On 1 March 2009 an amendment to the Family Law Act 1975 came into force, which gave the Family Court jurisdiction to resolve property disputes of persons in de facto relationships. At the time the amendments came through, many commentators suggested that it was possible that a person could be confronted with two actions in the Family Court at the same time, one from a married spouse and the other from a lover from a “casual fling”.

It was contemplated, by the commentators, that in such cases that a real issue would arise for the court to decide whether a de facto relationship existed within the meaning of the Family Law Act. In a recent decision in the Family Court, a Judge was required to consider this issue.

The facts of the case were as follows:

• The Applicant, Ms T lived in the residence of the Respondent, Ms P for 17 years. Ms P was throughout this time and at the time of the trial married to Mr P. Mr and Mrs P had raised three children who were all adults at the time of the trial;

• During the 17 years, at various times, all of these people lived together under the one roof;

• Ms T alleged that she and Ms P were in a de facto relationship for 17 years;

• Ms P denied a de facto relationship and described her association with Ms T as that of like mother and daughter.

The Family Law Act defines a de facto relationship as follows:

A person is in a de facto relationship with another person if:

(a) The persons are not legally married to each other; and

(b) The persons are not related by family: and

(c) Having regard to all the circumstances of their relationship, they have a relationship as a couple living together on a genuine domestic basis.

Ms T met Ms P in 1993. At the time, Ms T was aged 24 and Ms P was aged 44. Ms T told the court that the two women commenced a sexual relationship in a car and then went to Ms P’s home where Ms T met Mr P for the first time. Ms T said that when they arrived at the home, they were welcomed by Mr P and then went into a bedroom containing a bunk bed on which Ms P’s daughter (then aged 16) slept on the top bunk. Ms T said that she and Ms P slept on the bottom bunk and thereafter, she remained in Ms P’s home.

Ms P’s evidence was that in January 1994, Ms T attended at the home in a distressed state complaining of being kicked out of home. Mr and Mrs P agreed that Ms T could stay temporarily but she ended up staying for the next 17 years.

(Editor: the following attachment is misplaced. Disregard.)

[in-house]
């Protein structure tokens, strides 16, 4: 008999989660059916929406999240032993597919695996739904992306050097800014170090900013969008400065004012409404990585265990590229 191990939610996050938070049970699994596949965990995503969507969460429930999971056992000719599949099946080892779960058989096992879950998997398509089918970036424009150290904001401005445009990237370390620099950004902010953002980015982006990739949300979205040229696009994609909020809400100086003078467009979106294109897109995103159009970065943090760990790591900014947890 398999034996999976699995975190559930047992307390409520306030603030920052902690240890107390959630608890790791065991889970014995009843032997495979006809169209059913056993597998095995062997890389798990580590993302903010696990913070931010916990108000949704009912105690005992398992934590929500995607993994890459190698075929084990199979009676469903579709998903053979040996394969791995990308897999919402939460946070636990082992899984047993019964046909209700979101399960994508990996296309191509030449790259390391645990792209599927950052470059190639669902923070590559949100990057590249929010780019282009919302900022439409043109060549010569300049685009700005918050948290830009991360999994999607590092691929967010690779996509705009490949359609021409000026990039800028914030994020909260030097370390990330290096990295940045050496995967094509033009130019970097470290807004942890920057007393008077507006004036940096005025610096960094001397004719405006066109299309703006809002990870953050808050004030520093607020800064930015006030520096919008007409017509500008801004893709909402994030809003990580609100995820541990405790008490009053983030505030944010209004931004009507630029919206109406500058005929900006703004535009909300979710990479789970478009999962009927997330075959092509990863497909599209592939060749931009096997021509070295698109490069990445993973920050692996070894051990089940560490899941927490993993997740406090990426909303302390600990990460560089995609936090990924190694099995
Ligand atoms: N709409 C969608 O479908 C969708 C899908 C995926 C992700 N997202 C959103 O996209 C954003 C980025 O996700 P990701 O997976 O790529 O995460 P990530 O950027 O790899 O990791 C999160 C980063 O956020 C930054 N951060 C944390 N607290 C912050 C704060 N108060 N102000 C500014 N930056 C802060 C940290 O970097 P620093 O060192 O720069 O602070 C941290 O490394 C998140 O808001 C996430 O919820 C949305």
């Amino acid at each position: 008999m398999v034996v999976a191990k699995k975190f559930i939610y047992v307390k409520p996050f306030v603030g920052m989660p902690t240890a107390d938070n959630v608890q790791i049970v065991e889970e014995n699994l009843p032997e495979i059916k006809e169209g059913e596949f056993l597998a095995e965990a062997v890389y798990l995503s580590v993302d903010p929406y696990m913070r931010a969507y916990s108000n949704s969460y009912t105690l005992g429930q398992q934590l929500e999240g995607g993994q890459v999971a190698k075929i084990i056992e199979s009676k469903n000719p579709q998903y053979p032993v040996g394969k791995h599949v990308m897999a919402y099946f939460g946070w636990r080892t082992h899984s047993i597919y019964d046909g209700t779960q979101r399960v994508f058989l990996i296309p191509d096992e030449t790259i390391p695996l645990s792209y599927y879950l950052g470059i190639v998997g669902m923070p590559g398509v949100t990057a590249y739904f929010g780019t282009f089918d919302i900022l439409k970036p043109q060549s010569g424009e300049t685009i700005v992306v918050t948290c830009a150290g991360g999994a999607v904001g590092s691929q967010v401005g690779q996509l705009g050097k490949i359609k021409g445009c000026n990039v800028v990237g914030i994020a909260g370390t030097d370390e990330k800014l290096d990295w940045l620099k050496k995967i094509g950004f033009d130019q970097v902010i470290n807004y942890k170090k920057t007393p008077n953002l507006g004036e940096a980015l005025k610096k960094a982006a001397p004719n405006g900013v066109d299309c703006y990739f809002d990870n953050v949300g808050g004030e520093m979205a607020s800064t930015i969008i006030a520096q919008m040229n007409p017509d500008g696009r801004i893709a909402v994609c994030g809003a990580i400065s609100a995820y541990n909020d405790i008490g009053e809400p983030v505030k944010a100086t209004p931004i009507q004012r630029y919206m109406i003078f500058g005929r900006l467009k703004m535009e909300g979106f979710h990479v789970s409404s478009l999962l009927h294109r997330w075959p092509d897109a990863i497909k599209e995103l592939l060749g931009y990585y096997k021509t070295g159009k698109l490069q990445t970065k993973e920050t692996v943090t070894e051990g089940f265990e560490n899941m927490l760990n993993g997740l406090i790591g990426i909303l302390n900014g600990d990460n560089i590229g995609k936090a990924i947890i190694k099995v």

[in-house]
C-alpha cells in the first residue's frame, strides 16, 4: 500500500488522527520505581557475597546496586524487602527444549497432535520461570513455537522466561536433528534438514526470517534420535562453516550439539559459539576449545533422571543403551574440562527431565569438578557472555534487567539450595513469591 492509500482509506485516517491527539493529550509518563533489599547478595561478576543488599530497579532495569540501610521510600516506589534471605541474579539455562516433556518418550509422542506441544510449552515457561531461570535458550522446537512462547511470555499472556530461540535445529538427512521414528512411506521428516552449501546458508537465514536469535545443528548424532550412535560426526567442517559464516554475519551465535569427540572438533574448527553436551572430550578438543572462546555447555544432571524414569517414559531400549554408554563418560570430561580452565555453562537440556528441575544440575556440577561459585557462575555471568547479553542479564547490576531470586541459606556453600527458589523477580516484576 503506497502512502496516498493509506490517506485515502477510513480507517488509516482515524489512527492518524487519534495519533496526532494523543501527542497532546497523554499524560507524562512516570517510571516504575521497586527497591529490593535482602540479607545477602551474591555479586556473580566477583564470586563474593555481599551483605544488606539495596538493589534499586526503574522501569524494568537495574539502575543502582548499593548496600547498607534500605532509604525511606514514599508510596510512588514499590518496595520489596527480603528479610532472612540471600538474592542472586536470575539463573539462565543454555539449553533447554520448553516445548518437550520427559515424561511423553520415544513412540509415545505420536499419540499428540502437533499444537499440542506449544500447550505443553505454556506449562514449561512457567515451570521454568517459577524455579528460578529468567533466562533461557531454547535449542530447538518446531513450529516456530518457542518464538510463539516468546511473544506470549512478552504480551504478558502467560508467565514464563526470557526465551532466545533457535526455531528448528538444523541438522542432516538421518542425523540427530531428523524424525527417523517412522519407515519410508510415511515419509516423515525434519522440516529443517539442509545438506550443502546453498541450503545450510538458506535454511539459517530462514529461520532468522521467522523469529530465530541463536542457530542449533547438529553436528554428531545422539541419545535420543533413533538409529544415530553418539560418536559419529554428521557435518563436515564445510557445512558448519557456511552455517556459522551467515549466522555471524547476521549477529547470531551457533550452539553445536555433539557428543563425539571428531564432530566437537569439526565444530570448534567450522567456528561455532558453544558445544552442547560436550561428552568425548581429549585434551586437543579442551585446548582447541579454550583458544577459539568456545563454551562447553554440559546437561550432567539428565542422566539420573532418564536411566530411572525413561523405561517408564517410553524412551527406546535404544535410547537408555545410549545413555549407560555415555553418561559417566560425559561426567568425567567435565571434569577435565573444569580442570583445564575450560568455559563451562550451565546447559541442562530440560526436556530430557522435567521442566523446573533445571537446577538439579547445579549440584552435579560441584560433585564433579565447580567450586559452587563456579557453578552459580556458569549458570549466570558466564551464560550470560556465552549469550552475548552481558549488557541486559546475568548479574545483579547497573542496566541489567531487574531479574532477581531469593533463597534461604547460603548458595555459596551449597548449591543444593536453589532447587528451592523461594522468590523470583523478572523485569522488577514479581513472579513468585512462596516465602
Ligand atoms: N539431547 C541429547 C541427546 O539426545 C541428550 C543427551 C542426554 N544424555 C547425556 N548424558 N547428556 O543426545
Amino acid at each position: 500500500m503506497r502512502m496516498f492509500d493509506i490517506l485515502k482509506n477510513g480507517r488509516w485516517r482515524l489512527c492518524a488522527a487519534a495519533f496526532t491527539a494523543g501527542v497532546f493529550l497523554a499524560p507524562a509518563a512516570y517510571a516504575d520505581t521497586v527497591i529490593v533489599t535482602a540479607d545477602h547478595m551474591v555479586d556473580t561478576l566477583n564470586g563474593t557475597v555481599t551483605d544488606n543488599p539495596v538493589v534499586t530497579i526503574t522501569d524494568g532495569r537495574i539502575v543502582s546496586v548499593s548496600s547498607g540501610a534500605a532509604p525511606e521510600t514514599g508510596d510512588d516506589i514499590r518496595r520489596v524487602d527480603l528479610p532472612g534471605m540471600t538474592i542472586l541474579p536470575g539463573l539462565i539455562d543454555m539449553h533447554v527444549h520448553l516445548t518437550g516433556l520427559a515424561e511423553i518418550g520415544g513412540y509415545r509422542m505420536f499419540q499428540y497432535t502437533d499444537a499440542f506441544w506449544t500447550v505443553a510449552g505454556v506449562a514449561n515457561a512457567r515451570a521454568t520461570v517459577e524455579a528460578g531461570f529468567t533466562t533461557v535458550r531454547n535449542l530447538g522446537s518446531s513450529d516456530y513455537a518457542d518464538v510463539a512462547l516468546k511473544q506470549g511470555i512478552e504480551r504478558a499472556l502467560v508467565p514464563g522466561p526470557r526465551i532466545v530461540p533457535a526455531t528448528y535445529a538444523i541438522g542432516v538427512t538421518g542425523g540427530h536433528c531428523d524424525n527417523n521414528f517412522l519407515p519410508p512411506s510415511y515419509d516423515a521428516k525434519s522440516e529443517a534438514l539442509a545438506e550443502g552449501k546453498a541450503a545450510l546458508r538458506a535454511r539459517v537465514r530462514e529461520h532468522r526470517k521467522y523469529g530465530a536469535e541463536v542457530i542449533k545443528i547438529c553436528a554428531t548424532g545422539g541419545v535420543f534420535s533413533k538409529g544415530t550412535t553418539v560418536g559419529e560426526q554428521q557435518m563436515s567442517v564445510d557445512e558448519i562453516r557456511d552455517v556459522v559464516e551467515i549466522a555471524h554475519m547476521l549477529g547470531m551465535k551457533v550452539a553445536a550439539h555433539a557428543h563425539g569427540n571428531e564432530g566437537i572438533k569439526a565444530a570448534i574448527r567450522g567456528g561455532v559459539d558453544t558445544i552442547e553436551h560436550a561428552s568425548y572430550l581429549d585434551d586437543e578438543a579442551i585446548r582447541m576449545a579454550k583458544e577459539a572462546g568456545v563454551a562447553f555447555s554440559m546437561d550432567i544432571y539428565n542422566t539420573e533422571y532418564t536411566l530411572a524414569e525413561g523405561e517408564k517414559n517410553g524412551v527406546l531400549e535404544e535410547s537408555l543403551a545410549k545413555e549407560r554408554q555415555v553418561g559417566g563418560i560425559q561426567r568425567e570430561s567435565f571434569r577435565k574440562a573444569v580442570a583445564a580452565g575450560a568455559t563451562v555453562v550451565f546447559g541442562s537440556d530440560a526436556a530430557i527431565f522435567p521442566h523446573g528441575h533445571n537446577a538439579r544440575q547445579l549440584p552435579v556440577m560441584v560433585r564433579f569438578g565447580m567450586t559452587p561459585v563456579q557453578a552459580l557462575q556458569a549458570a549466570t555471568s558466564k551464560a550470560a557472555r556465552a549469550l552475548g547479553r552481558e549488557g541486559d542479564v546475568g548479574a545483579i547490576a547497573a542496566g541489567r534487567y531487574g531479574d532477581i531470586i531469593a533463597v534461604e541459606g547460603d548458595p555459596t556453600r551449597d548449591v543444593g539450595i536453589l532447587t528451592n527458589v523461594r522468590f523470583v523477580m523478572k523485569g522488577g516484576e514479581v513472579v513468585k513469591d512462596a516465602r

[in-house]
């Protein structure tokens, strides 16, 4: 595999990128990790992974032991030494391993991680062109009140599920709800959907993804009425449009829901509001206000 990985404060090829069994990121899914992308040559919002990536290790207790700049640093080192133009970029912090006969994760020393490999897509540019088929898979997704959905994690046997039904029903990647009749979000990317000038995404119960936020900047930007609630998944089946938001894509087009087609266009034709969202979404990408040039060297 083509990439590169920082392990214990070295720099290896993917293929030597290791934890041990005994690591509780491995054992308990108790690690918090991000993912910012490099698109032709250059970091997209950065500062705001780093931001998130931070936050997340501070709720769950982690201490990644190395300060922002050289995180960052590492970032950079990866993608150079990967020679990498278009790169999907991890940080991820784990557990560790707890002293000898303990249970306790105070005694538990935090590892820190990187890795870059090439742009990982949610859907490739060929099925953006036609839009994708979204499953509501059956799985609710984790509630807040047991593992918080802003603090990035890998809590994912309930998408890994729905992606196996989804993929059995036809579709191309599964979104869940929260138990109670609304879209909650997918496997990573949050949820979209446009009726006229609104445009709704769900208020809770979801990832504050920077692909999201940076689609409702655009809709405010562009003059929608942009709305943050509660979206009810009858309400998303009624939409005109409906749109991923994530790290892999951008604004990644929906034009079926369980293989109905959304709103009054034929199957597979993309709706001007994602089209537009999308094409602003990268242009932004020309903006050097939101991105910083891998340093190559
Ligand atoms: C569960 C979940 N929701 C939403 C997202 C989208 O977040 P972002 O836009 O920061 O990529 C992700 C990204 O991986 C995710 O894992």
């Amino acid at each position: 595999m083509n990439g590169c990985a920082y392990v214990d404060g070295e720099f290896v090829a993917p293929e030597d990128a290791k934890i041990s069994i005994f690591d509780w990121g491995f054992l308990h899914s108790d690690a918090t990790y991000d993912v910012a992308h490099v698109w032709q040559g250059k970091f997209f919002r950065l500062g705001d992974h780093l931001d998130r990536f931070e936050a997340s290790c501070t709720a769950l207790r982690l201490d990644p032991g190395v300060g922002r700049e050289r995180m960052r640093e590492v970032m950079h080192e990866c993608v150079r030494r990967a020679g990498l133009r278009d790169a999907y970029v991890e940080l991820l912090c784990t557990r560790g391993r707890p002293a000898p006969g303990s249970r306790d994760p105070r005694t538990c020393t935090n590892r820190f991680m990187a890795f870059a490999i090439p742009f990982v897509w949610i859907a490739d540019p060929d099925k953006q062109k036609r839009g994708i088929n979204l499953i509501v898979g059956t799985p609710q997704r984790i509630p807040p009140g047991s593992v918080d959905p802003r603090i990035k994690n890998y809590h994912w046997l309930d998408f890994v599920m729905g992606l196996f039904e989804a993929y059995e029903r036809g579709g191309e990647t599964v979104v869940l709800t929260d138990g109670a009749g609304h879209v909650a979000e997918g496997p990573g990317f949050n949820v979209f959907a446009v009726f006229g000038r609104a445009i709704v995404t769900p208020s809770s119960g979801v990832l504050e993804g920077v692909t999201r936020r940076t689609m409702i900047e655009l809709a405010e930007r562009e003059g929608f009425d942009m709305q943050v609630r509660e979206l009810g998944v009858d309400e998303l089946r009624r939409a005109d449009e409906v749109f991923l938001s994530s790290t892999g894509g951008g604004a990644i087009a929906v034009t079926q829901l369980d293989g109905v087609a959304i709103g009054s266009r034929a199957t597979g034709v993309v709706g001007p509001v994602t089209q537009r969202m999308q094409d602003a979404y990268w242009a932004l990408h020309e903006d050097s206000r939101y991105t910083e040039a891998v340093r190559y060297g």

There was some evidence that Ms T and Ms P slept in the same bed and this was admitted by Ms P. However, while Ms T claimed that she was sleeping with Ms P and having a sexual relationship, Ms P denied there was a sexual relationship and said that her relationship with Ms T was one of a mother and daughter while she remained in a loving and romantic relationship with her husband.

There was also some evidence that Ms T had contributed financially to the relationship. However, the court found that the evidence of Ms T was vague and of a general nature and “did not match with the specific nature of the detailed responses of Ms P and her family.”

In finding that Ms T and Ms P were NOT in a de facto relationship the judge said:

“The secretive nature of the asserted relationship, the various circumstances of the living arrangements which changed from time to time and which are as consistent with a mother and daughter relationship as they are of a sexual relationship, the absence of any significant corroborative material to support the major assertions and the absolute denials of the family and the respondent’s other witness, all lead me to doubt the case of Ms T”.

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